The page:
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Specialty box office: Woody Allen strikes again - Metro US

Specialty box office: Woody Allen strikes again

Cate Blanchett nurses some Stoli while contemplating how astonishingly well her new film, Cate Blanchett nurses some Stoli while contemplating how astonishingly well her new film, “Blue Jasmine” is doing.
Credit: Sony Pictures Classics

The fortunes of Woody Allen go up and down. Right now they’re up. According to Indiewire, “Blue Jasmine,” his 43 1/3 directorial work, starring Cate Blanchett as a disgraced socialite, did predictably great business this weekend, as befitting its strong critical notices. (We think it’s pretty terrific.) Less predictably, it had one of the highest screen averages in history. From only six theaters, “Jasmine” grossed $612,767, translating into $102,127 per screen. Only five other films have ever done that, namely “The Master,” “Moonrise Kingdom,” “Dreamgirls,” “Brokeback Mountain” and “Precious.” And of these, only “The Master” has failed to cross the $40 million line.

It’s worth noting that “Jasmine” performed slight better than Allen’s biggest recent hit, “Midnight in Paris,” which made a $99,834 average (also from six locations) back in 2011. Of course, that was a warm, likable word-of-mouth hit, whereas “Jasmine,” while often very funny (and often very not), is a more demanding, if still enjoyable work. Regardless, it’s his third film in a row to score big with audiences, washing away the recent, bitter taste of such underperformers as “You Will Meet a Tall, Dark Stranger” (to say nothing of his oft-grim output during the first half of the naughts).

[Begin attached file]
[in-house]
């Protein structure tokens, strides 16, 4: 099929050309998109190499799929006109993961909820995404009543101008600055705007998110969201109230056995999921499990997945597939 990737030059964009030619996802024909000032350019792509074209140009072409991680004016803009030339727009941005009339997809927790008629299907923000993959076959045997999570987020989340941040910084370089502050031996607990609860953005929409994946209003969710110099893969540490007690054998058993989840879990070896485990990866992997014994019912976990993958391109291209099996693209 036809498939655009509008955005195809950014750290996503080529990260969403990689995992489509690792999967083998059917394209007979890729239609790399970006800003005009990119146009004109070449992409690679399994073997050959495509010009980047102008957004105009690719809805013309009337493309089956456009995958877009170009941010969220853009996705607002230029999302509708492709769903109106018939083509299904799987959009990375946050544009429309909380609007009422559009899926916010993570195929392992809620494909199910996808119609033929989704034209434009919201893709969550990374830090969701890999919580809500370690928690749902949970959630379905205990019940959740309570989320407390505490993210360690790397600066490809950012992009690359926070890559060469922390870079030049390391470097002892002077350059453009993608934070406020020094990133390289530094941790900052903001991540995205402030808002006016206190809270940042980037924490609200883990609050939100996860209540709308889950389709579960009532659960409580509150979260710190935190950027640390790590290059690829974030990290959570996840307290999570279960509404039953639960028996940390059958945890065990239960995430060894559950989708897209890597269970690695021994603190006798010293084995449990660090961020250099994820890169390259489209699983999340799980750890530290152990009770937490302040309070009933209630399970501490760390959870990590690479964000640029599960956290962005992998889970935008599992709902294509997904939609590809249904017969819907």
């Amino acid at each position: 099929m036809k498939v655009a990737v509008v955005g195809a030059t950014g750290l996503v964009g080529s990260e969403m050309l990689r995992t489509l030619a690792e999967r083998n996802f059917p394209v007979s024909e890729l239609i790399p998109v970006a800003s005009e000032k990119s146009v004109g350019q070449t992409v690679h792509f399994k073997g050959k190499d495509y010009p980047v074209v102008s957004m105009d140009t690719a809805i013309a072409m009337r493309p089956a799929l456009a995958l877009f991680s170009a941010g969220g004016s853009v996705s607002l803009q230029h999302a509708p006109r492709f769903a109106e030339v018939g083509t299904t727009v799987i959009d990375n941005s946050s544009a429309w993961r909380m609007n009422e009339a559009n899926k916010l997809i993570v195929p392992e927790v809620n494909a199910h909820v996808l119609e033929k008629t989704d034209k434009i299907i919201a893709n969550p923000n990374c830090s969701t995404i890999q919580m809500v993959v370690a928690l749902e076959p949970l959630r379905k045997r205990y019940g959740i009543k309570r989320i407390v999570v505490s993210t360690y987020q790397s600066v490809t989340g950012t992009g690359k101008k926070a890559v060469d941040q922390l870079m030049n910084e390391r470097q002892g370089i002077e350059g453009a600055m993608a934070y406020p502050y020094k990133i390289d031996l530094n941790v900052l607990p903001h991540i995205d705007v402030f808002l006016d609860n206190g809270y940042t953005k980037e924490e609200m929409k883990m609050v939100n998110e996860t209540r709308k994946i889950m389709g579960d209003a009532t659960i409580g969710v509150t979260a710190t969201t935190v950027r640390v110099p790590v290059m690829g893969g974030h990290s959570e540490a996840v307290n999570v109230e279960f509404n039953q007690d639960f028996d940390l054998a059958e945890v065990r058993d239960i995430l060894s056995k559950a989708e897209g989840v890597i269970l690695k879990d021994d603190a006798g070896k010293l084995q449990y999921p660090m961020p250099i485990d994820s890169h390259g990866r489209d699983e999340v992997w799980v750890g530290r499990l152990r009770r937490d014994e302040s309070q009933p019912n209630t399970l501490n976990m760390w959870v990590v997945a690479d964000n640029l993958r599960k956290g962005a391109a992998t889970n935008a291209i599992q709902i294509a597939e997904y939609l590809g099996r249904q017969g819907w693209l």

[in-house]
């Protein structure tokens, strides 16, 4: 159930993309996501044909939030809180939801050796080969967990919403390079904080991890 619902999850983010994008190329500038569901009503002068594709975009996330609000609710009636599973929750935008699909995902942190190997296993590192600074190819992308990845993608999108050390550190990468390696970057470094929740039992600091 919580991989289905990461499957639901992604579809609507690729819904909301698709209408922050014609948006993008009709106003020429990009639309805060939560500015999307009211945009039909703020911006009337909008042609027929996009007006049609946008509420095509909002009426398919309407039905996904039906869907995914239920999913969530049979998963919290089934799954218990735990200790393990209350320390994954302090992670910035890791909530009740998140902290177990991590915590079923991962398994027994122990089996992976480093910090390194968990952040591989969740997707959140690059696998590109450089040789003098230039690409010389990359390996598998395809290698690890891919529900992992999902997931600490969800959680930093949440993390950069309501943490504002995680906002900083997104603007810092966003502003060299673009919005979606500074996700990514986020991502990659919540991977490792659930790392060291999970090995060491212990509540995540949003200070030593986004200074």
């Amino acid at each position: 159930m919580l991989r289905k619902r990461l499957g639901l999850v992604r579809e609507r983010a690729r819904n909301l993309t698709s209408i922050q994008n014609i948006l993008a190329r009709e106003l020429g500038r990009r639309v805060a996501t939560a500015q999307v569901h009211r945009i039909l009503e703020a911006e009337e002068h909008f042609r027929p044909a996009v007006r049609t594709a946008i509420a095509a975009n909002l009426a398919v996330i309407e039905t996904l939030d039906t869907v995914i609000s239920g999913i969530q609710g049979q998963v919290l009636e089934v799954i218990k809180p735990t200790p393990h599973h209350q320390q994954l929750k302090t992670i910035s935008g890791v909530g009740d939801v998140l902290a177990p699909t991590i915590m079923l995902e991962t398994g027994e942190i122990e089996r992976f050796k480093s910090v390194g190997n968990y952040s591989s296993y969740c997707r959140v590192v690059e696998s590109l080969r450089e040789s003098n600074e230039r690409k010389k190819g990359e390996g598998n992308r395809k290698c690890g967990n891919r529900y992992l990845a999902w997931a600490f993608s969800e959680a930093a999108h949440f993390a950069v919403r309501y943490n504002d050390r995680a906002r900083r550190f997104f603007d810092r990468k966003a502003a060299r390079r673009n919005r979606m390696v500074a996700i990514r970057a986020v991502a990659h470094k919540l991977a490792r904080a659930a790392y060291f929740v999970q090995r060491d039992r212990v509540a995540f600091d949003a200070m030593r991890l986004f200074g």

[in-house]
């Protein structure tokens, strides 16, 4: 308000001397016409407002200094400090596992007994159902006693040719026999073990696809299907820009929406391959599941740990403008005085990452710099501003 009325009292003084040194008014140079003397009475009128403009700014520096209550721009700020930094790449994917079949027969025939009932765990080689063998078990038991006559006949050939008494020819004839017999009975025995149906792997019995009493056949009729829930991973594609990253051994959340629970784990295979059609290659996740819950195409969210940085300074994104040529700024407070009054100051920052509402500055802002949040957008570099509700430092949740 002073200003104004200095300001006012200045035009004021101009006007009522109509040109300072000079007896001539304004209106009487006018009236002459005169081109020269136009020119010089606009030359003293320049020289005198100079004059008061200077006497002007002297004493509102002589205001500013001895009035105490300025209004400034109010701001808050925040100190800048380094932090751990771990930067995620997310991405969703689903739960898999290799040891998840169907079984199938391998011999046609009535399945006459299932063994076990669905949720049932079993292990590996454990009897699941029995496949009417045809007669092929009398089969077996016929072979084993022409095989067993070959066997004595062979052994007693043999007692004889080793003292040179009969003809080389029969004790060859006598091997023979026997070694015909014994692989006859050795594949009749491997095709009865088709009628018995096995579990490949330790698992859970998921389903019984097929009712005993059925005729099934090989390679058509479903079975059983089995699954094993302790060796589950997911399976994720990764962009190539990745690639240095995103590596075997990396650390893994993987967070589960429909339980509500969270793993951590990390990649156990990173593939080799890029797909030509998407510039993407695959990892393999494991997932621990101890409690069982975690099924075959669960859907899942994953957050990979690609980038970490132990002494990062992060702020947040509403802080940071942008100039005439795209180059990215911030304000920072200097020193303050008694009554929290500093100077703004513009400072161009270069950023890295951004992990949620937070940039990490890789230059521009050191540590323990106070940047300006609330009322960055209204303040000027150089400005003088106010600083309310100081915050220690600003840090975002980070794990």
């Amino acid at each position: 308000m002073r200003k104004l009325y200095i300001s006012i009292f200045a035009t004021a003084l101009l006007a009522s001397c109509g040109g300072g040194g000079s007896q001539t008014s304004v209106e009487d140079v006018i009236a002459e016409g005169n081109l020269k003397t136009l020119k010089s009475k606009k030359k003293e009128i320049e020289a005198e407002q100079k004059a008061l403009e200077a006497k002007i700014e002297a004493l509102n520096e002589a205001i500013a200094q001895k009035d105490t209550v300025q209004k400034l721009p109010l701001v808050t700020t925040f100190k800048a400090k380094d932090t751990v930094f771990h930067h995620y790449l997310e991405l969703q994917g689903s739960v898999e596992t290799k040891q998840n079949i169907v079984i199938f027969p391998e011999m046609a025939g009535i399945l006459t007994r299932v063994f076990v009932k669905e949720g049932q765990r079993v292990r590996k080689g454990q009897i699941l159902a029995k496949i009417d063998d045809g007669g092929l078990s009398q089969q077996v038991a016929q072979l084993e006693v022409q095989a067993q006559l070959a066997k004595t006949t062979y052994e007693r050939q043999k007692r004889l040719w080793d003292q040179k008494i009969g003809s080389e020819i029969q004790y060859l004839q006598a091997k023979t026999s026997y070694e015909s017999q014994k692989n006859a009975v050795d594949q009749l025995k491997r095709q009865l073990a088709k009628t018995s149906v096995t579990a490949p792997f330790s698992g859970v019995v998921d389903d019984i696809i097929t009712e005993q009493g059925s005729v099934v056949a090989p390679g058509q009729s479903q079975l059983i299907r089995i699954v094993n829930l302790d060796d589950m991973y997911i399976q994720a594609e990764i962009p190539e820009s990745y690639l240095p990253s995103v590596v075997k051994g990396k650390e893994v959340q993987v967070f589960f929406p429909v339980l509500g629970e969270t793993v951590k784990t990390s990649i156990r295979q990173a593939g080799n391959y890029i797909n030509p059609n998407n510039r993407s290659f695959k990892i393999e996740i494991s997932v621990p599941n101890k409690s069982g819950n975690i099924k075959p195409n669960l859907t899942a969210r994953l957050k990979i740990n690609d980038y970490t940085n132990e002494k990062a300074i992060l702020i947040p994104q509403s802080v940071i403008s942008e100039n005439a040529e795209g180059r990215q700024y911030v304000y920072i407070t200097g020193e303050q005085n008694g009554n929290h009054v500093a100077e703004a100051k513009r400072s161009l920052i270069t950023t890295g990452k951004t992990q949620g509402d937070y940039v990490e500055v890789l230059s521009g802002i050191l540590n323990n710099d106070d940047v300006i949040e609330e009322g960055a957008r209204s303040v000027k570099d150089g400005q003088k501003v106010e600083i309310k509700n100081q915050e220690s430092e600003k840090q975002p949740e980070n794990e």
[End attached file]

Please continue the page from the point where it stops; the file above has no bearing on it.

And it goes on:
All in all, it’s the best limited debut of 2013, besting the $87,667 average of “Spring Breakers” earlier this year. “Jasmine” expands in the coming weeks.

As for expansions, “Fruitvale Station” and “The Way, Way Back” both went nationwide, and both succeeded, if not as spectacularly as hoped. “Fruitvale,” a docudrama about Oscar Grant, an African American youth recklessly murdered by hothead police (which isn’t remotely similar to events looming large in the public’s awareness), went from 34 to 1,064 theaters, and grossed $4,657,000, for a fine $4,377 average. That put it in the weekend’s overall top ten. Its cume, after only three weeks, stands at $6,339,316.

The all-star I-was-never-the-same-after-that-summer romp “The Way, Way Back” expanded only to 886 (from 582) and grossed $3,300,000, for an acceptable $3,725 average. Its total gross stands at $8,931,441 —just over a million dollars more than Fox Searchlight paid for it when it played Sundance.

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